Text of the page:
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April 12, 2004.


The opinion of the court was delivered by: MICHAEL BAYLSON, District Judge


Presently before the Court is Defendant MAMSI Life and Health Insurance Company's ("Defendant") Motion to Dismiss the Complaint of Plaintiff's William and Sally McConnell ("Plaintiff's"). For the reasons that follow, Defendant's motion will be granted and Plaintiff's' Complaint will be dismissed without prejudice and with leave to file an amended complaint.

I. Background

  Plaintiff's in this case are a husband and wife who secured health insurance from Defendant through Plaintiff William McConnell's employment at Country Butcher. Plaintiff's allege the following facts. As part of Plaintiff William McConnell's compensation, Plaintiff's were eligible for health insurance coverage from Defendant. When Plaintiff's were considering enrolling in this health insurance plan, an account representative of Defendant's came to Plaintiff's place of employment to take their application and Plaintiff's were assured, both orally and in a booklet provided by the account representative, that Plaintiff sally McConnell would be covered for medical costs related to the fact that she was pregnant at that time. In reliance on those representations, Plaintiff obtained medical services related to her pregnancy costing $3,555.00. After obtaining these services, Plaintiff's were informed that Plaintiff's pregnancy-related services would not be covered by Defendant.

  Plaintiff's subsequently filed this suit in Pennsylvania District Court in Chester County, Pennsylvania on July 1, 2003 alleging that Defendant was indebted to them for $3,555.00. Defendant removed this suit, premised on federal question jurisdiction under the Employee Retirement Income Security Act ("ERISA"), 29 U.S.C. § 1001 et seq. (2003). Defendant filed a Motion to Dismiss on February 2, 2004. Briefing was completed on March 12, 2004.

 II. Legal Standard

  When deciding a motion to dismiss pursuant to Federal Rule of Civil Procedure 12(b)(6), the court may look only to the facts alleged in the complaint and its attachments. Jordan v. Fox. Rothschild. O'Brien & Frankel, 20 F.3d 1251, 1261 (3d Cir. 1994). The court must accept as true all well pleaded allegations in the complaint and view them in the light most favorable to the plaintiff. Angelastro v. Prudential-Bache Sec., Inc., 764 F.2d 939, 944 (3d Cir. 1985). A Rule 12(b)(6) motion will be granted only when it is certain that no relief could be granted under any set of facts that could be proved by the plaintiff. Ransom v. Marrazzo, 848 F.2d 398, 401 (3d Cir. 1988).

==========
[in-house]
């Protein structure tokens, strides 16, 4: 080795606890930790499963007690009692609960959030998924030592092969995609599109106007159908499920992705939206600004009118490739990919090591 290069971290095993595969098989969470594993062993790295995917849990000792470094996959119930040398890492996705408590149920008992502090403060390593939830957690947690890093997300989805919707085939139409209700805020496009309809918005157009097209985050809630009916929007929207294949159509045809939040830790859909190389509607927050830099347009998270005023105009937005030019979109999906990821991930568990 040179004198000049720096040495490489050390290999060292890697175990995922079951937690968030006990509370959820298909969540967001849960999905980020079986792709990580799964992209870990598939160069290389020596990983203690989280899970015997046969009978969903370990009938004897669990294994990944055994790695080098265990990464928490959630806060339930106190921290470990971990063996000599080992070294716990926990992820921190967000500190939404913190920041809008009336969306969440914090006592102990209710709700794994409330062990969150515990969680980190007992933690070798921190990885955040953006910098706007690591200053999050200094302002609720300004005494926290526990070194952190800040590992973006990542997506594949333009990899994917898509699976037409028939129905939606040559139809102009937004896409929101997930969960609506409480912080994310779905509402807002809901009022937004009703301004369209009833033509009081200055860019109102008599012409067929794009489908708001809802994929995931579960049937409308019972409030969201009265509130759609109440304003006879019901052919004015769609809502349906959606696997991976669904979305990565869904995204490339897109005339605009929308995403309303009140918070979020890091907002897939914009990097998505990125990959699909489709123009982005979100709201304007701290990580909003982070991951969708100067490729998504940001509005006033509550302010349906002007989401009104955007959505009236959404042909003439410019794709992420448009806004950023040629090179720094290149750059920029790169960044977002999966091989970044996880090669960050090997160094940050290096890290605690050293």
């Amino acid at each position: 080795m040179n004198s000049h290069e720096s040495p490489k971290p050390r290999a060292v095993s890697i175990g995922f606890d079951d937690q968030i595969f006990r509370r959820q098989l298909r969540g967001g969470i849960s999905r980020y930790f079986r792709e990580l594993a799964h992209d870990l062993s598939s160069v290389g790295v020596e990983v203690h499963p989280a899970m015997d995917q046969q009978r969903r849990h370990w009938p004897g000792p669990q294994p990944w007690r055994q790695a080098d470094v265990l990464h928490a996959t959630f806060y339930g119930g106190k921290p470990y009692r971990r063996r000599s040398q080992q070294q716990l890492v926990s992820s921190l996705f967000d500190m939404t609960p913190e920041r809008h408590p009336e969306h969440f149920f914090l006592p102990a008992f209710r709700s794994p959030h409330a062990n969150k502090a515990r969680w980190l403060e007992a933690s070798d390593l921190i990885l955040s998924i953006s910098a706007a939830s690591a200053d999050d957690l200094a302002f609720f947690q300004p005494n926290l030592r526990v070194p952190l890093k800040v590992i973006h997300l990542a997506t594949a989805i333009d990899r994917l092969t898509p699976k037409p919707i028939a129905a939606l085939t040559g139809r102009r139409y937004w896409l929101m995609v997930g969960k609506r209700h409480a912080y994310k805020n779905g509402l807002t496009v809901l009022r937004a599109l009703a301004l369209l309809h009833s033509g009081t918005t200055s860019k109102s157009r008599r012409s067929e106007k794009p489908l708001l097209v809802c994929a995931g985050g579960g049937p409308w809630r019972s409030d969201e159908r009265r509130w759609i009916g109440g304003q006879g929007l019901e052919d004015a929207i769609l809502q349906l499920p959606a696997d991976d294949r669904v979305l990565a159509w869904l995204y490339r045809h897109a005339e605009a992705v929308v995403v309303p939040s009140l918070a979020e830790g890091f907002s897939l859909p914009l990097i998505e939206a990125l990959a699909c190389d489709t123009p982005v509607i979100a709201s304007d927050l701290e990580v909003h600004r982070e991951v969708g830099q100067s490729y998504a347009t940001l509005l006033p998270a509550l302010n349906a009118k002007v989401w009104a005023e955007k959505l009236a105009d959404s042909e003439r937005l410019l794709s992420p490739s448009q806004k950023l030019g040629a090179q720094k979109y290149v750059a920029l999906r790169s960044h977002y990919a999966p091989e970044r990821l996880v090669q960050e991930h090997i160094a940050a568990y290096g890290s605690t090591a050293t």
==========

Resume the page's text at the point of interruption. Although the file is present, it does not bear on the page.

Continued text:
Jurisdiction is premised upon federal question jurisdiction, pursuant to 28 U.S.C. § 1441(a)-(b). Venue is proper as a substantial portion of the acts giving rise to the claims occurred in this judicial district.

 III. Discussion

  Defendant argues that Plaintiff's' claims are state law claims that are preempted by ERISA. In addition, Defendant argues that Plaintiff's' claims are based on the allegation that an oral modification to the Plan existed and that, because ERISA requires all modifications to be in writing, Plaintiffs' claims, even if properly pled under ERISA, must be dismissed. Plaintiff's appear to concede that their claims are properly brought under ERISA,*fn1 but dispute that their claims rest on an allegation of oral modification.

 A. ERISA Preemption

  The issue presented is whether Plaintiff's state law claims filed in this Court are preempted by ERISA. There is no dispute that Plaintiffs health insurance plan is an employee benefit plan governed by ERISA. See 29U.S.C. § 1002(2) (2003). As detailed above, Plaintiff's claims are to recover benefits due under this ERISA plan.

  ERISA provides:
Except as provided in subsection (b) of this section, the provisions of this subchapter and subchapter III of this chapter shall supersede any and all State laws insofar as they may now or hereafter relate to any employee benefit plan . . .
§ 514(a), 29 U.S.C. § 1144(a) (2003). In Pilot Life Ins. Co. v. Dedeaux, 481 U.S. 1, 107 S.Ct. 1549, 95 L.Ed.2d 39 (1987), the Court interpreted the preemption provision broadly.
The phrase "relate to" [is] given its broadest common-sense meaning, such that a state law "relate[s] to" a benefit plan "in the normal sense of the phrase, if it has a connection with or reference to such a plan."
Pilot Life. 481 U.S. at 47 quoting Shaw v. Delta Air Lines. 463 U.S. 85, 97 (1983). The Court found that defendant's tort and breach of contract claims "each based on alleged improper processing of a claim for benefits under an employee benefit plan, undoubtedly meet the criteria for preemption under § 514(a)." Pilot Life, 481 U.S. at 48. The Third Circuit in Pryzbowski v. U.S. Healthcare, clarified the holding in Pilot Life, ruling that a decision regarding benefits "falls within the scope of the administrative responsibilities of the HMO or insurance company, and therefore `relates to' the employee benefit plan." Pryzbowski v. U.S. Healthcare, 245 F.3d 266, 278 (2001). This Court has also repeatedly ...

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